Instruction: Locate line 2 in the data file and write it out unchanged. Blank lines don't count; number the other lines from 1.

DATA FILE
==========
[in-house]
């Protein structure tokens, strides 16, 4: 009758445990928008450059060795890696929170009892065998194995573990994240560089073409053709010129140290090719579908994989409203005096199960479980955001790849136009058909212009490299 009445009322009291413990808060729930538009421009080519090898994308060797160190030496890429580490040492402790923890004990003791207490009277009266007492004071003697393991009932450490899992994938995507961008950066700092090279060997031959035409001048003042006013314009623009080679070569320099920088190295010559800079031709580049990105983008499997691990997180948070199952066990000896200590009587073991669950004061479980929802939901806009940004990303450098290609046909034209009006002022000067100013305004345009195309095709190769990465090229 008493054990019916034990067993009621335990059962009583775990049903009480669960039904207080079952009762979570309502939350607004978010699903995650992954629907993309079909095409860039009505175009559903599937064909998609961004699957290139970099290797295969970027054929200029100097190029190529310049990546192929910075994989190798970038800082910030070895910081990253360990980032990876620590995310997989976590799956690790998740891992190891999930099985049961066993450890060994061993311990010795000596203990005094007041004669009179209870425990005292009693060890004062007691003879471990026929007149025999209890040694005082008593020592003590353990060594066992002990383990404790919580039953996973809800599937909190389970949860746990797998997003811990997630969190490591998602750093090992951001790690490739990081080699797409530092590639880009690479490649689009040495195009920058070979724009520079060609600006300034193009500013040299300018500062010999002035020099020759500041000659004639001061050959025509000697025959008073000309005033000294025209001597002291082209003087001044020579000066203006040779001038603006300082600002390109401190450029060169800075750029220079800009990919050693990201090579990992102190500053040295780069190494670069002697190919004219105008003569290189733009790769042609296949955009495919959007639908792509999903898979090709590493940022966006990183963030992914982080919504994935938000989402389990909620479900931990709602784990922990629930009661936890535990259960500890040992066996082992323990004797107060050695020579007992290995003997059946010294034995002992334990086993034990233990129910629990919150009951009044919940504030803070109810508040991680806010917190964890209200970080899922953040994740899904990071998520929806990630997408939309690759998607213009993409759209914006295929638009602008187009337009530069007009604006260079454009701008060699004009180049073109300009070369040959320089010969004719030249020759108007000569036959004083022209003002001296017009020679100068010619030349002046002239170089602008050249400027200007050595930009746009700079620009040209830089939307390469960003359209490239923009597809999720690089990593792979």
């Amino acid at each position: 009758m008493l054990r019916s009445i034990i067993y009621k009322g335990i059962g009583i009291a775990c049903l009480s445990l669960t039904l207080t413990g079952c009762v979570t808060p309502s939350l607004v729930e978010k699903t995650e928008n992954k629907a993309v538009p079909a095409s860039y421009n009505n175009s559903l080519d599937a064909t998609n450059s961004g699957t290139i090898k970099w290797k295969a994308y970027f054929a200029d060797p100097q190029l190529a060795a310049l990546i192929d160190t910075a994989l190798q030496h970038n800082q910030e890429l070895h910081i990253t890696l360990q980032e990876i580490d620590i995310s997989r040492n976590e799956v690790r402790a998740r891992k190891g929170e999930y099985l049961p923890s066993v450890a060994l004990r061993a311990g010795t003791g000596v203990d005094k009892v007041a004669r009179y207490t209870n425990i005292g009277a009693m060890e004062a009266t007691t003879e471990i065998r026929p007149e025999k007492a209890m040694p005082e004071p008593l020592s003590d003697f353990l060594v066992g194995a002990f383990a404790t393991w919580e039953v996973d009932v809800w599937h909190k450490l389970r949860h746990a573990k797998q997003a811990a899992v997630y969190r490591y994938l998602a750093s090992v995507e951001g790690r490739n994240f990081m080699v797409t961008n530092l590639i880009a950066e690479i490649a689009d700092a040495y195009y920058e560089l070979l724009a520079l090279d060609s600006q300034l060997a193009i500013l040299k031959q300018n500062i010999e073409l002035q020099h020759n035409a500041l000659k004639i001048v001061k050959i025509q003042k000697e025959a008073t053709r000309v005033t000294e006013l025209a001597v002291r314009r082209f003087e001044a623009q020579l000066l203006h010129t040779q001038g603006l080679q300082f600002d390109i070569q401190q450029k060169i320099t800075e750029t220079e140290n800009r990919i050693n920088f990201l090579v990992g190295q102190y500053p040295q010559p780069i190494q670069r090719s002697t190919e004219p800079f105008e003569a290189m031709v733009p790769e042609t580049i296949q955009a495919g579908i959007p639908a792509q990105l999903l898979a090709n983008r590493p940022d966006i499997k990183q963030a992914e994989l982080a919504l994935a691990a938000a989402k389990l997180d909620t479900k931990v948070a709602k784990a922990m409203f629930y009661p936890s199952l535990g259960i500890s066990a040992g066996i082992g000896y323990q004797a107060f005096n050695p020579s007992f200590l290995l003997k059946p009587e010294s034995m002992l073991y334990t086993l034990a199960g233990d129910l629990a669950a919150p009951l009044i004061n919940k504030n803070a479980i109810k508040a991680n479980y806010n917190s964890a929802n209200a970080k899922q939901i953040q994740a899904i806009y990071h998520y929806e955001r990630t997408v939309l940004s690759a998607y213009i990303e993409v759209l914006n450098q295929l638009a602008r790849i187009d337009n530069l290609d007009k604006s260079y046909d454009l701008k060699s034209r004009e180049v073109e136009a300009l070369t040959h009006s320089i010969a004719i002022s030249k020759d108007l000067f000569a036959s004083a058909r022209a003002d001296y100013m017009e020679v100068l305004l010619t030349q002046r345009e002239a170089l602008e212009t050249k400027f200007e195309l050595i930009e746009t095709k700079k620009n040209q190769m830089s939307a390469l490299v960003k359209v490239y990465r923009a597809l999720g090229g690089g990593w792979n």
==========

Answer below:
């Protein structure tokens, strides 16, 4: 009758445990928008450059060795890696929170009892065998194995573990994240560089073409053709010129140290090719579908994989409203005096199960479980955001790849136009058909212009490299 009445009322009291413990808060729930538009421009080519090898994308060797160190030496890429580490040492402790923890004990003791207490009277009266007492004071003697393991009932450490899992994938995507961008950066700092090279060997031959035409001048003042006013314009623009080679070569320099920088190295010559800079031709580049990105983008499997691990997180948070199952066990000896200590009587073991669950004061479980929802939901806009940004990303450098290609046909034209009006002022000067100013305004345009195309095709190769990465090229 008493054990019916034990067993009621335990059962009583775990049903009480669960039904207080079952009762979570309502939350607004978010699903995650992954629907993309079909095409860039009505175009559903599937064909998609961004699957290139970099290797295969970027054929200029100097190029190529310049990546192929910075994989190798970038800082910030070895910081990253360990980032990876620590995310997989976590799956690790998740891992190891999930099985049961066993450890060994061993311990010795000596203990005094007041004669009179209870425990005292009693060890004062007691003879471990026929007149025999209890040694005082008593020592003590353990060594066992002990383990404790919580039953996973809800599937909190389970949860746990797998997003811990997630969190490591998602750093090992951001790690490739990081080699797409530092590639880009690479490649689009040495195009920058070979724009520079060609600006300034193009500013040299300018500062010999002035020099020759500041000659004639001061050959025509000697025959008073000309005033000294025209001597002291082209003087001044020579000066203006040779001038603006300082600002390109401190450029060169800075750029220079800009990919050693990201090579990992102190500053040295780069190494670069002697190919004219105008003569290189733009790769042609296949955009495919959007639908792509999903898979090709590493940022966006990183963030992914982080919504994935938000989402389990909620479900931990709602784990922990629930009661936890535990259960500890040992066996082992323990004797107060050695020579007992290995003997059946010294034995002992334990086993034990233990129910629990919150009951009044919940504030803070109810508040991680806010917190964890209200970080899922953040994740899904990071998520929806990630997408939309690759998607213009993409759209914006295929638009602008187009337009530069007009604006260079454009701008060699004009180049073109300009070369040959320089010969004719030249020759108007000569036959004083022209003002001296017009020679100068010619030349002046002239170089602008050249400027200007050595930009746009700079620009040209830089939307390469960003359209490239923009597809999720690089990593792979």